Sunday, October 28, 2012

Pushing through

Nope, this isn't about nano this time.

We're at the end of the boating season, here in New England.  For some, the boating season ends as early as Labor Day... but we always stretch it to the last possible moment.  We were scheduled to pull our boat  - Legal Design - out of the water today, but thanks to Hurricane Sandy, had to move that up by one day, to Saturday.  We enjoy our time on the boat, and this is always a sad time for us.. knowing that it will be nearly 6 months before we can put the boat back in water.  So we left the house shortly after breakfast, carrying lunch with us, and planning on spending a nice long day on the boat, at our favorite fishing spot.

When we arrived at the docks, we were delighted to see that the wind was minimal, and the water was fairly flat.  We were a bit surprised to see that there was only one boat other than ours, tied up... but we probably shouldn't have been, between the calendar date, and the upcoming storm.  We headed out the river, remarking on what a beautiful day it was.... and then WHAM.  We found ourselves facing a VERY thick fog bank.  Boy, if you'd taken our pictures right then, we looked like two very disappointed kids.  This was our last trip for the season, and we had been looking forward to it, all week long.  If this had not been the last outing until next April 15, if we had not been keep closer to shore our previous two outings, due to the water conditions, we probably would have headed back to the river, and just puttered around there for a little bit.  But this was the last outing, and we really wanted to go.  Safety first, of course  (you could die out there, on the ocean!).. but, we have the GPS, and it actually helped that there were so few boats on the water...   we decided to go slow, and see if perhaps we could make it to one of our closer fishing spots.

So we pushed on through.

We carefully worked our way through the now-empty mooring field of the Ipswich Yacht Club, with hopes of being able to make it to Halibut Point.  And as we came across the red #4 buoy, we were met with a wondrous site....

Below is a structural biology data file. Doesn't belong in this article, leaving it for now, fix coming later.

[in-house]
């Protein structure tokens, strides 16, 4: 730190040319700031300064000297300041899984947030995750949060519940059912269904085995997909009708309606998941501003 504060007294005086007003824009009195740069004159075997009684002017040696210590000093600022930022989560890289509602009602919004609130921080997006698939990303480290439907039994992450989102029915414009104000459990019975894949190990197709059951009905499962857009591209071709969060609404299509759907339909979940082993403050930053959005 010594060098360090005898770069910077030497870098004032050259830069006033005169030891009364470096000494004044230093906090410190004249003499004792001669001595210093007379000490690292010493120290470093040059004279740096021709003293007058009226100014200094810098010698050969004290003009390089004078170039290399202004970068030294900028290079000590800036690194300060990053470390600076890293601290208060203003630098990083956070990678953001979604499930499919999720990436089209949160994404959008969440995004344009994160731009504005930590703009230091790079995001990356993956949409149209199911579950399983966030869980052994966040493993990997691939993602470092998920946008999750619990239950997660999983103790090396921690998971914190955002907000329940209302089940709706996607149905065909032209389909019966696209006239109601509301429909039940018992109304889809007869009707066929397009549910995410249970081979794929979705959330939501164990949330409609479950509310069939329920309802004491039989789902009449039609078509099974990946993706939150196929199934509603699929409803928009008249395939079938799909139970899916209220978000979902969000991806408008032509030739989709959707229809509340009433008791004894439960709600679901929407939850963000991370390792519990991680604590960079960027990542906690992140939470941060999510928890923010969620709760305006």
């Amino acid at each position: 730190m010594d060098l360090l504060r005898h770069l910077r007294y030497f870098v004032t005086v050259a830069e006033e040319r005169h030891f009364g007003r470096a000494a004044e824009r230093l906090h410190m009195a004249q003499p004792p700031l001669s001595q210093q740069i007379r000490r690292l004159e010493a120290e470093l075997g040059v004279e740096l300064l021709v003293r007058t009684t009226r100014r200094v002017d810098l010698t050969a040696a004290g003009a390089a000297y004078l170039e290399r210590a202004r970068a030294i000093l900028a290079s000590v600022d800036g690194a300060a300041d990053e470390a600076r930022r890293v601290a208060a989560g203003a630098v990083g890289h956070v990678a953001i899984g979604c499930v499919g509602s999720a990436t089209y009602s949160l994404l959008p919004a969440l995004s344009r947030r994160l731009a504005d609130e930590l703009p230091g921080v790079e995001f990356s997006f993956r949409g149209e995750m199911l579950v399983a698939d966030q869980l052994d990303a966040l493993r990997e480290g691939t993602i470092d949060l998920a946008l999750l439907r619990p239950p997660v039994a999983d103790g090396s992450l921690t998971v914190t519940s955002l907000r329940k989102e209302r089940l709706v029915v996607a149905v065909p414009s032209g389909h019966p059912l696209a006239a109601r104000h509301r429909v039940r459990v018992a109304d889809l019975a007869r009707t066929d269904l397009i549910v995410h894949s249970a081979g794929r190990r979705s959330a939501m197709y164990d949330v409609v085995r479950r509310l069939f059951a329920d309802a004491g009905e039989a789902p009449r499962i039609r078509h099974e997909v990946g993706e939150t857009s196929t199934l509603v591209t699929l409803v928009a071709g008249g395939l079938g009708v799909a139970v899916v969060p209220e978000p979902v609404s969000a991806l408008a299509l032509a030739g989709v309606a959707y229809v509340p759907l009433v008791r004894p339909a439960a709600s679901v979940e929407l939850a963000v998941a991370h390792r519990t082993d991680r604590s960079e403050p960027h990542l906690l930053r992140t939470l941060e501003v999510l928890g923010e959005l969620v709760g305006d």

Woo Hoo!!  The fog was not all encompassing...  and contrary to the usual way things worked, it was mostly concentrated near the shore  (looking behind us... was still very fogged in)... but our way was clear, to head out to sea.

                                                                                                                                                                                                                                                                                  Over the next few hours, we saw 2 whales, a couple of seals, and a few dolphins, as well as an amazing number of birds.  We caught  a lot of undersized fish -- and of course we threw them back, with instructions to 'Grow, and we'll see you next year'... but we brought home a haddock, and two cod.  Yumm.

Wow.  If, when we'd seen the fog, we had made the snap decision to turn around, we would have missed out on this truly marvelous day.  Fortunately, we made the decision to push through, and we were generously rewarded.  It doesn't pay to be impulsive, but sometimes, you just have to push through difficult conditions, in order to get to where you want to be..  where you need to be.

Hmmm... what was that?  you just have to push through difficult conditions, in order to get to where you want to be..  where you need to be

Oh.  I guess I was wrong.  I guess this post IS about Nano!!!  
Three days and counting... Write On, fellow wrimos... I lift my tea mug to you, in a toast of good words, and good writing.

Friday, October 26, 2012

Nanowrimo prep, part 2 (magical deadlines)

It's hard to believe that a week from yesterday  (yes, I should have  posted this yesterday, but I got busy)  Nanowrimo will begin.  I think I'm as ready as I can be...   I have plenty of tea..  I have some ideas rattling around about this year's story..  I've got my Scrivener software, and my flash drive for backups... I've got dropbox on the laptop, the desktop and the iPad.. and I even bought this year's nanowrimo t-shirt.  The adrenaline level is building, and all that's left is to wait until the calendar finally turns over to November.  And, as usual, I find myself wondering why I'm doing this, and why all the fuss.

Nanowrimo is not a real competition, there's no real prize, no one checks your work, and it's not possible to submit your writing to Nano, even if you wanted to.  So -- why is this such a big deal?  It shouldn't be..   except that it is, at least for me.

Except that it's not just me.  At this very moment, there are over 48,000 people who are on the Nano website.  Last year, there were over 250,000 people who took part...  that's a quarter of a million...  and it's an international event.  Although I'm sure there are a lot of people who sign up at the last minute, and there are even people who sign up after November 1...  I have to believe that well over 100,000 people have already signed up for Nanowrimo 2012.  And if the forums on the website are any indication,  a big portion of them are making preparations, checking their software, doublechecking their backup systems, and watching the calendar, waiting for November 1.  Just like me.